What are some disadvantages and advantages of wind power/energy compared to other sources of energy?

Question by @ri@n@ + L3xY= por siempre @};-: What are some disadvantages and advantages of wind power/energy compared to other sources of energy?
Like geo-thermal energy,solar power

Best answer:

Answer by James

– There are no carbon equivalent (CO2e) greenhouse gas emissions once the wind turbine is built, although some are produced in manufacturing and installing the wind turbines.
– Wind has a lower cost per installed megawatt (MW) of generation capacity than some other types of renewable generation (e.g. solar, biomass).
– Wind is a mature and established generation technology, which is widely accepted by energy utility companies (compared with emerging technologies such as biomass gasification/cogeneration, which have more technical risk).


– Wind power still has a higher cost per installed MW of capacity than some conventional energy sources (e.g. coal, hydro).
– Power production is intermittent, depending on wind speed (this is also true of solar and marine renewable generation). This means that generation utilities have to either have backup generation (e.g. gas peaking plant), demand reduction systems (e.g. hot water ripple control) or hedging arrangements with other utilities in place to ensure they can deliver power to consumers and maintain the required power quality for the grid.
– Sites that make good wind farm locations (places with bare land and strong, steady wind flow) often are in remote places a long way from major electricity grid connection sites. This means there can be substantial added costs to connect generation sites to the grid.

Comparisons with Geothermal & Solar:
– Geothermal power production is a well established technology (over 100 years old) and can provide high levels of baseload (steady supply) power in large volumes.
– There are a limited number of sites suitable for geothermal power development, even in countries with plenty of geothermal activity (e.g. Italy, New Zealand, Philippines). Not all geothermal wells are suitable for commercial development because a combination of large reservoir, high heat and high pressure is needed to make power in most cases.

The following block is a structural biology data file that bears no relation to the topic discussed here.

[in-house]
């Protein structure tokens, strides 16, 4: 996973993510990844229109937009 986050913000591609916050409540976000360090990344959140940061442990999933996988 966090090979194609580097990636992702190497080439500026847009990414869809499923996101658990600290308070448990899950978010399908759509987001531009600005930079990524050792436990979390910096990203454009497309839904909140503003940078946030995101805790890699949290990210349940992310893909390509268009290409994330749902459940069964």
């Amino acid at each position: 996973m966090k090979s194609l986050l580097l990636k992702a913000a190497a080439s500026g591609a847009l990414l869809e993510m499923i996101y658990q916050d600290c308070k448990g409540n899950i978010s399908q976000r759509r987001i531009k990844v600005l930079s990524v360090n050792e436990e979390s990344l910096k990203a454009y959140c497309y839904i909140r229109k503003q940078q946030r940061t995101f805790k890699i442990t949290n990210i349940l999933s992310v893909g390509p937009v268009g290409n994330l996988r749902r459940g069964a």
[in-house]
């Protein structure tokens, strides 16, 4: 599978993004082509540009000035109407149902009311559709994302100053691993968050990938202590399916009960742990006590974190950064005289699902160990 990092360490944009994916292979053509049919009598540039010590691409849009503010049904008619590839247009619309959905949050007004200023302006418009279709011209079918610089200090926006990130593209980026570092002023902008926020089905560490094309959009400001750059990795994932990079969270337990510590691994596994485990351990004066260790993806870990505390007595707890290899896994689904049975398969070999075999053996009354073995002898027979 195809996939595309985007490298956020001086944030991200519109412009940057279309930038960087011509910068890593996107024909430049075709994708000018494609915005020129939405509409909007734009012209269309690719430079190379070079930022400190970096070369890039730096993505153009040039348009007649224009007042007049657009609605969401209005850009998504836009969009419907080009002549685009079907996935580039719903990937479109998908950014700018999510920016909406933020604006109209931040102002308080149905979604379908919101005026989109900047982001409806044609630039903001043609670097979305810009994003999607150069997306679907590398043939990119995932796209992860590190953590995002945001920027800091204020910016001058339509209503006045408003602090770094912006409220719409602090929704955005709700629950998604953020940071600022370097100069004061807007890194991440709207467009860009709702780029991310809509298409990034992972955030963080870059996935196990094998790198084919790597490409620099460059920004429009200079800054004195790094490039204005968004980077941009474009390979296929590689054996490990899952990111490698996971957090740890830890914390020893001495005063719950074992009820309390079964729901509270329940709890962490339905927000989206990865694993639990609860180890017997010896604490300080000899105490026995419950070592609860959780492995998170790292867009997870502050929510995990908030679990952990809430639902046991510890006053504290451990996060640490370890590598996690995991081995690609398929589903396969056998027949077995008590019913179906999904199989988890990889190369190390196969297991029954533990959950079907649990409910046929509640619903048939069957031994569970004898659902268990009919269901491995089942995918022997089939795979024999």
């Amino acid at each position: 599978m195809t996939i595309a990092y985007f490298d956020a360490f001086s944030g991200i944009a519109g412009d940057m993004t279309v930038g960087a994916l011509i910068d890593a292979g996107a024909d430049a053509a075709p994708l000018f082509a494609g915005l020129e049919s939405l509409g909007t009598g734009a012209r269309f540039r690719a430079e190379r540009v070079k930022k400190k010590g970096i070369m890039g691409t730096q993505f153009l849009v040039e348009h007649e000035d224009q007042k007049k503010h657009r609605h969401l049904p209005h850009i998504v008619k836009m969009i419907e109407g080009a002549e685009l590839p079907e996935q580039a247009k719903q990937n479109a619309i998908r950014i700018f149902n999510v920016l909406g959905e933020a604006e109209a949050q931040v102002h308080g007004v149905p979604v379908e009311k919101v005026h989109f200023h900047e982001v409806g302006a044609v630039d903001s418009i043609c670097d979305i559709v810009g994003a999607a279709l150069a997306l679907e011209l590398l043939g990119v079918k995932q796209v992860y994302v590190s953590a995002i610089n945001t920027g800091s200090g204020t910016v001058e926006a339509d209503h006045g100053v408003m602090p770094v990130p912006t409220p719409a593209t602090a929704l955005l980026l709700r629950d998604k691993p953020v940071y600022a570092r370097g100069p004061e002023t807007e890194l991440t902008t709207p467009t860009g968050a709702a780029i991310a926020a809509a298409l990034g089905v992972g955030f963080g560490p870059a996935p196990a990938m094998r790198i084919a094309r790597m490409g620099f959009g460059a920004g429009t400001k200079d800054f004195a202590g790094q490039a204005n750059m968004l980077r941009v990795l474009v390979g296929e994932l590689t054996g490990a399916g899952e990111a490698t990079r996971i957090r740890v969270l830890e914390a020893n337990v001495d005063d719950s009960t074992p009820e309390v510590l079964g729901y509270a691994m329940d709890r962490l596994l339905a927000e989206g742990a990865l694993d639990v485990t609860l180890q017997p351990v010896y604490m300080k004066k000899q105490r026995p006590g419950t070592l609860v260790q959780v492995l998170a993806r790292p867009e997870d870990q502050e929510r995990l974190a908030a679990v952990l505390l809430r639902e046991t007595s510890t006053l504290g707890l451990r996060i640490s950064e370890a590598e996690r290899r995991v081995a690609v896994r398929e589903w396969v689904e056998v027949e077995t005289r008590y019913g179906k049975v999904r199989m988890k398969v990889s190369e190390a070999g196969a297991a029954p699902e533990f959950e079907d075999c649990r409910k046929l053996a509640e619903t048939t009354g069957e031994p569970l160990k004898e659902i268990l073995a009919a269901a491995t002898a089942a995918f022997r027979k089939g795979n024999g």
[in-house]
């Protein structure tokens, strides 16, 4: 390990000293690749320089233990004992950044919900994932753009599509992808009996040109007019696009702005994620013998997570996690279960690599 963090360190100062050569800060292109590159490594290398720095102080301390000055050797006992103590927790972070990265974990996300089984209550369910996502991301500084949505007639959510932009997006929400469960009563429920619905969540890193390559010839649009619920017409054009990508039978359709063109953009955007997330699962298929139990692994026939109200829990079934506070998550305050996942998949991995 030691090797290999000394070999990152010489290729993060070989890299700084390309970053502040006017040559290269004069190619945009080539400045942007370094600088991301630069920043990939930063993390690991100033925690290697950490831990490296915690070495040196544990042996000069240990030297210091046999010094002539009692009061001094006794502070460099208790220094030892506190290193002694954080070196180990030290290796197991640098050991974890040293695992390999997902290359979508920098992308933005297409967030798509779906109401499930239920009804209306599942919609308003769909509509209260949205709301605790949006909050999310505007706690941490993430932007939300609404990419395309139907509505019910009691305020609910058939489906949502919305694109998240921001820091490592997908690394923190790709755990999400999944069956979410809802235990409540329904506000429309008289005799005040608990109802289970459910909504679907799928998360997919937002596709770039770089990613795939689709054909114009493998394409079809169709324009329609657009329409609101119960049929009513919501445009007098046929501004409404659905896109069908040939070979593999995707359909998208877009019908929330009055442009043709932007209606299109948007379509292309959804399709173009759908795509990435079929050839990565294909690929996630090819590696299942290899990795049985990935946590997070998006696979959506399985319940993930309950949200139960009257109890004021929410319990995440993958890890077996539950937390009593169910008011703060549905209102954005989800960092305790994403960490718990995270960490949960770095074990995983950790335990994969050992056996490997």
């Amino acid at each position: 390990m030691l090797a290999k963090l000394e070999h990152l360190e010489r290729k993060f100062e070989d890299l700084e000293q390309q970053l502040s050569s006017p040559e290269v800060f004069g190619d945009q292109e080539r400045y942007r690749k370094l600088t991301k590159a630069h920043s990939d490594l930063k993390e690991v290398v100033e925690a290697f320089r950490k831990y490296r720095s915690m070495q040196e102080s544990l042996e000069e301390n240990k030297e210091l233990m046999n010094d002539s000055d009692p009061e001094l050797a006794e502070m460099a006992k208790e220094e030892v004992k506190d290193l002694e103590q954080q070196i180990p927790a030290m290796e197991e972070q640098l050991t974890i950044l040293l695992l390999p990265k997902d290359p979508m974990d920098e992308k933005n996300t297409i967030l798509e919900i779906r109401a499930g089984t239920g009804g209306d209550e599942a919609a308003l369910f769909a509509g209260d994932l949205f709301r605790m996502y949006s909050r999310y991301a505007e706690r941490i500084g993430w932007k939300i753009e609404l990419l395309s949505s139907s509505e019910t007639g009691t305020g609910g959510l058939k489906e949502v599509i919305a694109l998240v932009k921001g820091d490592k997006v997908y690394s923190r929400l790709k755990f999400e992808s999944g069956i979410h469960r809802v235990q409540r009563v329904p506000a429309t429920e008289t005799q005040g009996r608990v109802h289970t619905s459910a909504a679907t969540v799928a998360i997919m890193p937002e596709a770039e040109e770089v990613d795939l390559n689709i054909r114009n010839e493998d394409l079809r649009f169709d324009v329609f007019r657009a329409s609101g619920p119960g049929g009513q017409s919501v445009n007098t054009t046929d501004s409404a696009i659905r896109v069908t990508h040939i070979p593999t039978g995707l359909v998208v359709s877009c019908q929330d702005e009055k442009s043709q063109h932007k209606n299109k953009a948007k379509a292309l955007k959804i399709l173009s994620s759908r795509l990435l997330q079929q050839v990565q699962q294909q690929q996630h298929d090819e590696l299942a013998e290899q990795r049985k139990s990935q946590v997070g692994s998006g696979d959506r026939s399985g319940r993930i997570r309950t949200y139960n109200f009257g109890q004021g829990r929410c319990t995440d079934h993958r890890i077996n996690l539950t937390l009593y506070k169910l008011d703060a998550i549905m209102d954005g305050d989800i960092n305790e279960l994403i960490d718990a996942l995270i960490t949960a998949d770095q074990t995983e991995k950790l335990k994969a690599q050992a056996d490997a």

– There are companies developing more efficient geothermal technologies (e.g. Ormat) that allow smaller, lower heat or lower pressure wells to be developed.
– The direct heat from geothermal can also be used for industrial processes (e.g. woodpulp processing, timber drying and food processing).
– Geothermal power typically has large startup costs (tens to hundreds of millions of dollars) and for this reason is usually only undertaken by large energy utilities.

– Solar has been used for around 30 years in commercial applications (e.g. backup power for telecommunications sites) but has only grown into the mass market in the last ten years or so.
– The cost of making photovoltaic (solar power) panels continues to drop with mass production and competition. Also, new technologies such as concentrating solar thermal and thin-film photovoltaic panels are increasing the choices available to users.
– The solar power market is splitting into two areas: utility solar plant (10MW+) and distributed solar, which includes small rooftop and community installations.

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